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Three months after a ruling halted the impeachment process involving most of West Virginia's Supreme Court justices, the state Senate president is seeking a second opinion.

Senate President Mitch Carmichael said Friday at the annual Legislative Lookahead forum he's asked state Attorney General Patrick Morrisey to look into handling a possible appeal to the U.S. Supreme Court.

Carmichael, a Republican, is still steamed at a panel of state Supreme Court stand-ins that ruled impeachment efforts of the justices were a violation of the separation of powers doctrine. The process was officially derailed when the presiding judge didn't show up to Justice Margaret Workman's trial in the state Senate in light of the court's ruling blocking it.

"We believe it is totally, completely wrong," Carmichael said. The acting justices ruled the Senate lacked jurisdiction to pursue Workman's trial and later applied the decision to trials involving justices Robin Davis and Allen Loughry, who had petitioned the court to intervene.

Davis retired after the House approved impeachment charges against her. Loughry resigned after being convicted of felony fraud charges in federal court.




The Republican in the nation's last undecided congressional race asked a North Carolina court Thursday to require that he be declared the winner because the now-defunct state elections board didn't act.

A lawsuit by GOP candidate Mark Harris claims the disbanded elections board had been declared unconstitutional, so its investigation into alleged ballot fraud by an operative hired by the Republican's campaign was invalid.

The elections board was dissolved Dec. 28 by state judges who in October declared its makeup unconstitutional but had allowed investigations to continue. A revamped board doesn't officially come into existence until Jan. 31.

"Time is of the essence," Harris' lawsuit states. Because the new elections board won't be created for weeks, "the uniform finality of a federal election is endangered by the State Board's actions and the citizens of the 9th District have no representation in Congress."

State elections staffers on Wednesday said a planned Jan. 11 evidentiary hearing to outline what investigators have found since November's election had to be postponed due to the lack of a board authorized to subpoena witnesses and hold hearings.

The investigation is continuing, however, with Harris being interviewed for two hours Thursday as all other U.S. House winners were sworn into office in Washington.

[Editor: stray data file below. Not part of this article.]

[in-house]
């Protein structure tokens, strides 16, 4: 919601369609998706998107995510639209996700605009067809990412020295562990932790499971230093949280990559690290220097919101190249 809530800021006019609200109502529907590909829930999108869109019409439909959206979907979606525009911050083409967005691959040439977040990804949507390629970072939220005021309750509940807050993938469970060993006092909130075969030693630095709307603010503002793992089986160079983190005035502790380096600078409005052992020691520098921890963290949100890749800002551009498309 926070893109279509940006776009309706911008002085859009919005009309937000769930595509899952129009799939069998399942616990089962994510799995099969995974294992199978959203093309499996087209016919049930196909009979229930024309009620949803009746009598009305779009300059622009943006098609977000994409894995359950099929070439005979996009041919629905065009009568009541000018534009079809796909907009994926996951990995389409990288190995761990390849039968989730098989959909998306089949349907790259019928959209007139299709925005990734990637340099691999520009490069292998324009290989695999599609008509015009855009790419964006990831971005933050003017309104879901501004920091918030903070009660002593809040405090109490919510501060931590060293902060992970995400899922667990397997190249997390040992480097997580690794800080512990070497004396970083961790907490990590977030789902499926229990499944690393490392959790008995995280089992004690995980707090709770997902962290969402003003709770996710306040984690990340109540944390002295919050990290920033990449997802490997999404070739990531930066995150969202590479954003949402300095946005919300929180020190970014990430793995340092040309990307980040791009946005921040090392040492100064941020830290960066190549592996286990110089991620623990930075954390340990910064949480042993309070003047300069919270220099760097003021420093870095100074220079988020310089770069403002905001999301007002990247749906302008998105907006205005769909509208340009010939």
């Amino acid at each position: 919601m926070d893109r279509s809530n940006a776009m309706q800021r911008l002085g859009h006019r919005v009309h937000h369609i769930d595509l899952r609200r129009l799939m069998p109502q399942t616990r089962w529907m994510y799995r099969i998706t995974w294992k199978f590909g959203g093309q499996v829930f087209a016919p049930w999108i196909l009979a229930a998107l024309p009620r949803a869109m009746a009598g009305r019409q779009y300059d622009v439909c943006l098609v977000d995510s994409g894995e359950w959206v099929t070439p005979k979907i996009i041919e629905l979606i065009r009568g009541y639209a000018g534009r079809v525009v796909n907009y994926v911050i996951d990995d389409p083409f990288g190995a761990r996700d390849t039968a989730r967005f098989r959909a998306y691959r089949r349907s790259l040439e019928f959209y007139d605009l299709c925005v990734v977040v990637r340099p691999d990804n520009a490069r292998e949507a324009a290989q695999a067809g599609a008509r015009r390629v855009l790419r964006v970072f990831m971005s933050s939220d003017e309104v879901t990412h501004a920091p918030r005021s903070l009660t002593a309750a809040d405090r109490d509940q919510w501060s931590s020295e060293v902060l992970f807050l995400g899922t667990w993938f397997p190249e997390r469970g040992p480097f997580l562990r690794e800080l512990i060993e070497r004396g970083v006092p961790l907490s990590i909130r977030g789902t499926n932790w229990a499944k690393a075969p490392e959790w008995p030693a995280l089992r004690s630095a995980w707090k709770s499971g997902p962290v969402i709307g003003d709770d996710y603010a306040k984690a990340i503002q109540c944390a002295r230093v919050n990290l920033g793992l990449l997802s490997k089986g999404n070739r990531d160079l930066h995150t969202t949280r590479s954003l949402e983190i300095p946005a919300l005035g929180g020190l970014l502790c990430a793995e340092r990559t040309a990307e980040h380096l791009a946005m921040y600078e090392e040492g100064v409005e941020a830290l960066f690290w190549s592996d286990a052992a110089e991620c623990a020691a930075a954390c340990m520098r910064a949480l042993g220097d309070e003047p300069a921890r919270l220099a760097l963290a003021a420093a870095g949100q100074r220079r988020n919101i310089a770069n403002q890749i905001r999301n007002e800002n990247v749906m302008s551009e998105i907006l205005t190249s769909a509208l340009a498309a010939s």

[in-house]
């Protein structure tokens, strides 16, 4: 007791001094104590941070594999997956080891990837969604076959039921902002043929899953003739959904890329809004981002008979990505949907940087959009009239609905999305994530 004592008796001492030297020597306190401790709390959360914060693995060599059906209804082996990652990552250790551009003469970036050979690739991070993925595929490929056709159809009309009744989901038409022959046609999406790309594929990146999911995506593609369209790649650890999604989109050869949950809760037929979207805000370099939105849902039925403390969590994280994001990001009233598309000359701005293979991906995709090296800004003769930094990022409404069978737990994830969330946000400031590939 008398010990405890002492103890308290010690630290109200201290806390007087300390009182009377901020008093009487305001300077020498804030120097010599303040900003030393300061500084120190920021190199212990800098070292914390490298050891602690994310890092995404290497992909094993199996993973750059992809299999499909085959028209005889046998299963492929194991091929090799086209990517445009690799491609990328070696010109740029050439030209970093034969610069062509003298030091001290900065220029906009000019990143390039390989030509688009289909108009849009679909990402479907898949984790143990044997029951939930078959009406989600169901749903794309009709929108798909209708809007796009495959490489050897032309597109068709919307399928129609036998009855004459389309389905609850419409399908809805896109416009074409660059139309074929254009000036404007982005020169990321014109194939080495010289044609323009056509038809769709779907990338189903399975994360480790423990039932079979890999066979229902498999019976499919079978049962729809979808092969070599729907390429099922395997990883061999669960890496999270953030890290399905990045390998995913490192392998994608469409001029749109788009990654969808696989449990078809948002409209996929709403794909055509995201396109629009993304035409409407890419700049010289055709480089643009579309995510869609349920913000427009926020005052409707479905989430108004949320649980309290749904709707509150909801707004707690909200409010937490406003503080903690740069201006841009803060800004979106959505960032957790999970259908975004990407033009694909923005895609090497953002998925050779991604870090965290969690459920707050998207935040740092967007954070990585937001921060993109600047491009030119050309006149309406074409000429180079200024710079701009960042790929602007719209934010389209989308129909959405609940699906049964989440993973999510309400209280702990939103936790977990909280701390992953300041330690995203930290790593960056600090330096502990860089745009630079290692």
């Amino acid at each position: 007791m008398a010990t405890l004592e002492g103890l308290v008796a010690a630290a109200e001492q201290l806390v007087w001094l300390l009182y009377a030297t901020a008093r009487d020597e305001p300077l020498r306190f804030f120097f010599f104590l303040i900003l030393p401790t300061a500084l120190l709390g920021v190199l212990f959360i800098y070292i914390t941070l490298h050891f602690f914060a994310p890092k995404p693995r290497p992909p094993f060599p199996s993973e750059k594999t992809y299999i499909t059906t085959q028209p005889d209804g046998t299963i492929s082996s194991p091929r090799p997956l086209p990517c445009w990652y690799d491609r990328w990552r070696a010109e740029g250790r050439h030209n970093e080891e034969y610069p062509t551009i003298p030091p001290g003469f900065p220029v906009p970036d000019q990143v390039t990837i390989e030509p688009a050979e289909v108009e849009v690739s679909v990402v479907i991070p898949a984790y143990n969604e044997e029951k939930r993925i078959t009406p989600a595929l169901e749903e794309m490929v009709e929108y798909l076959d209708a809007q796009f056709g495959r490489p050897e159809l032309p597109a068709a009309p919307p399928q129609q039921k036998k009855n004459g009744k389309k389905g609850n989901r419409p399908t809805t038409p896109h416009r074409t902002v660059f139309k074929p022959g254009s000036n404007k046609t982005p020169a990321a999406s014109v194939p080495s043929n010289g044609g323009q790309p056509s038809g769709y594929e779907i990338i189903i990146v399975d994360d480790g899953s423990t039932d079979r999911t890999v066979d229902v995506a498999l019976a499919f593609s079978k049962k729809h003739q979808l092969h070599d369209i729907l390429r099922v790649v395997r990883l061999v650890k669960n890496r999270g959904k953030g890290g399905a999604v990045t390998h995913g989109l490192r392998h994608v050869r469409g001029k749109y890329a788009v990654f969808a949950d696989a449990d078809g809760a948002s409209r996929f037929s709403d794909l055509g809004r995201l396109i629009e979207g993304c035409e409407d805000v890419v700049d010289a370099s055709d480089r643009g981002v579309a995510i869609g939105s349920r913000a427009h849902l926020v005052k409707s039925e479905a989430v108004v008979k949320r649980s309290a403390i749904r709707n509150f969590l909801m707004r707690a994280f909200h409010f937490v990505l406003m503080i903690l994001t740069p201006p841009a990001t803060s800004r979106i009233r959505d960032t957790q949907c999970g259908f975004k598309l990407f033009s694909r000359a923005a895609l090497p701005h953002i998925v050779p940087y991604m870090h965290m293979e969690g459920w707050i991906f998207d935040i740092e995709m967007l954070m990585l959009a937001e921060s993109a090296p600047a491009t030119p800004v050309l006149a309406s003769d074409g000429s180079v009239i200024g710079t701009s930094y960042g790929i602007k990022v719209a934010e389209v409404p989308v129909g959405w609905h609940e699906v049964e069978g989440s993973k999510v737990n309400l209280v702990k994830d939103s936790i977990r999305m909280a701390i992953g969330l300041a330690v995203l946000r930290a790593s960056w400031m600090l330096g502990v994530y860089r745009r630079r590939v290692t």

A civil rights attorney elected to North Carolina's highest court is taking office.

Anita Earls is being sworn into office as a state Supreme Court associate justice on Thursday. The Democrat defeated Republican incumbent Justice Barbara Jackson in November.

Earls founded and led the Durham-based Southern Coalition for Social Justice. She was a deputy assistant attorney general for civil rights at the U.S. Justice Department during the Clinton administration.

Earls also served the state elections board and taught at Duke University, the University of North Carolina at Chapel Hill and the University of Maryland. She earned her law degree from Yale.




The Supreme Court began its term with the tumultuous confirmation of Justice Brett Kavanaugh, followed by a studied avoidance of drama on the high court bench — especially anything that would divide the five conservatives and four liberals.

The justices have been unusually solicitous of each other in the courtroom since Kavanaugh's confirmation, and several have voiced concern that the public perceives the court as merely a political institution. Chief Justice John Roberts seems determined to lead the one Washington institution that stays above the political fray. Even Roberts' rebuke of President Donald Trump, after the president criticized a federal judge, was in defense of an independent, apolitical judiciary.

The next few weeks will test whether the calm can last. When they gather in private on Jan. 4 to consider new cases for arguments in April and into next term, the justices will confront a raft of high-profile appeals.

Abortion restrictions, workplace discrimination against LGBT people and partisan gerrymandering are on the agenda. Close behind are appeals from the Trump administration seeking to have the court allow it to end an Obama-era program that shields young immigrants from deportation and to put in place restrictive rules for transgender troops.



Florida's new gun law is keeping courts busy, and the state Supreme Court also says lawsuits over hurricane disputes could be on the rise.

The Florida Supreme Court said Friday 100 petitions a month have been filed statewide to try to keep guns out of the hands of people at risk to themselves and others. The Legislature passed new gun restrictions in March following a school shooting in Parkland that left 17 dead.

The court also said to watch out for a rise in claims related to Hurricanes Irma and Michael, particularly involving indebtedness and contracts. Irma affected nearly the entire state in 2017, and Michael devastated communities from Mexico Beach to the Georgia border in October.

The court said four additional circuit court judges are needed next fiscal year, including one in the circuit that covers counties hit by Michael.


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